This thread is proof of this. If I had my way I know where the PDs would be going now. We would champion the finer things in life. the Arts, Heritage, Culture all things that make us better human beings.
Hmmm I sorta agree.. but... similar arguments could be used to promote religion in politics... Generally I think that political parties ought have a narrow focus & should stay away from cultural matters. A pity...


cYp
 

hiker

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cyberianpan said:
Hmmm I sorta agree.. but... similar arguments could be used to promote religion in politics... Generally I think that political parties ought have a narrow focus & should stay away from cultural matters. A pity...


cYp
Thats the reason why I was a bit conflicted in my earlier post. I do think it would be an interesting experiment though.

Maybe this is the point where lobby groups come in? I'm not a fan of lobbyists but they are effective. I would prefer to have them inside pishing out........
 

cyberianpan

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hiker said:
cyberianpan said:
Hmmm I sorta agree.. but... similar arguments could be used to promote religion in politics... Generally I think that political parties ought have a narrow focus & should stay away from cultural matters. A pity...


cYp
Thats the reason why I was a bit conflicted in my earlier post. I do think it would be an interesting experiment though.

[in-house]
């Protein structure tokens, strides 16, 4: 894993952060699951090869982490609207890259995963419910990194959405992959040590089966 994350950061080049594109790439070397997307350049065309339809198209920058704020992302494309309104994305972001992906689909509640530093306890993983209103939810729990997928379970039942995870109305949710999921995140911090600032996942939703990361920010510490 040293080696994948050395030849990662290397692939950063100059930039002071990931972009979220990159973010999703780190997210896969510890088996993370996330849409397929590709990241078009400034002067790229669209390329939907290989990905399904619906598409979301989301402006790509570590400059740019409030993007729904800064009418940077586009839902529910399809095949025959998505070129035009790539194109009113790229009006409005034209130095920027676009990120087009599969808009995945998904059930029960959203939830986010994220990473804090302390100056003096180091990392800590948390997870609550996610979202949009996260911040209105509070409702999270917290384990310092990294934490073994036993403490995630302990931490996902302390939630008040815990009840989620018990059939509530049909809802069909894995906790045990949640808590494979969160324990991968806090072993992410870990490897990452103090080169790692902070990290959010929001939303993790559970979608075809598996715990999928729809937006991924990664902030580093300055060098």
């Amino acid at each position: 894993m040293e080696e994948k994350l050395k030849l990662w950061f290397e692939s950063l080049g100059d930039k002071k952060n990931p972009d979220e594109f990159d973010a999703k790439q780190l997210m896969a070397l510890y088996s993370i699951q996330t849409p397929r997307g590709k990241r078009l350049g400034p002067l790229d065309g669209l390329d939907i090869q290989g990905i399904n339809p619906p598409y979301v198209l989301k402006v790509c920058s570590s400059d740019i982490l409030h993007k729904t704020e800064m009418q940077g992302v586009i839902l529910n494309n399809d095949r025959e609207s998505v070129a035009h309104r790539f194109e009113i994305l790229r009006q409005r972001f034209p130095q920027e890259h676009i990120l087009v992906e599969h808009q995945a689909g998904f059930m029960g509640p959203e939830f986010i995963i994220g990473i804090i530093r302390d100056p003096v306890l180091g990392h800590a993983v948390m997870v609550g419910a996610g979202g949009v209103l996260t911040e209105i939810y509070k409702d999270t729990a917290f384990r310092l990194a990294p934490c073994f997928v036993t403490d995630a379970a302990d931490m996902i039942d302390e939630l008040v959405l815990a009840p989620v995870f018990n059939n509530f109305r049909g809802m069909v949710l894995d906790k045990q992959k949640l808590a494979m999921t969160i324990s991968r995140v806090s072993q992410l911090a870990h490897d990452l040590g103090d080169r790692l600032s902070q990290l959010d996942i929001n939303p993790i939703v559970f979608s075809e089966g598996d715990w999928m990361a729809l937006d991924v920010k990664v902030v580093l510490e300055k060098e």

Maybe this is the point where lobby groups come in? I'm not a fan of lobbyists but they are effective. I would prefer to have them inside pishing out........
To my mind this is where the Seanad comes in, currently it is a dumping ground for the senile, failed candidates & a few interesting oddballs. I don't think anything so naff as an Arts Panel is required but I do think we should look at the makeup of this body. Particularly in light of the fall of the Catholic church & increased exposure to foreign cultures. Right now Ireland could do with a bit more soul & spirit.

I think the Seanad ought be actively de-politicised (shoot the b*stards) & given a role above day to day politics. Funny old drunks like Brendan Keneally, perhaps a few religious types, Michael O Suilleabhain etc. Something akin to life peerages...

cYp
 

tumeltyni

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Oct 10, 2003
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hiker said:
the big problem with promoting music in school is the idea that there is no money to be made.
Sure a musician is not a "real" job. :roll:
This is the point. It's just an idea, not the actual fact. I left college with my music degree and straight into three jobs, all music related, and none are in music performance. There are plenty careers for music graduates - arts administration/management, librarianship, sound tech work, not to mention the obvious teaching and performance jobs. Not to mention the communicative skills learned in places like Maynooth where participation in a performing group, be it instrumental or vocal, is a compulsory part of the course, and the levels of concentration and discipline needed to reach a high standard in any instrument. Valuable qualities as far as any employer is concerned.

I'm going to get a bit wierd here but music (and poetry) are important for the soul. In order to educate our kids to all aspects of life one must expose them to music (and poetry) early and often.
Not weird, true. But I don't think it's the argument that we'll ever get politicians to listen to. I think we actually need to get them to look at the economic benefits of the music industry as a whole.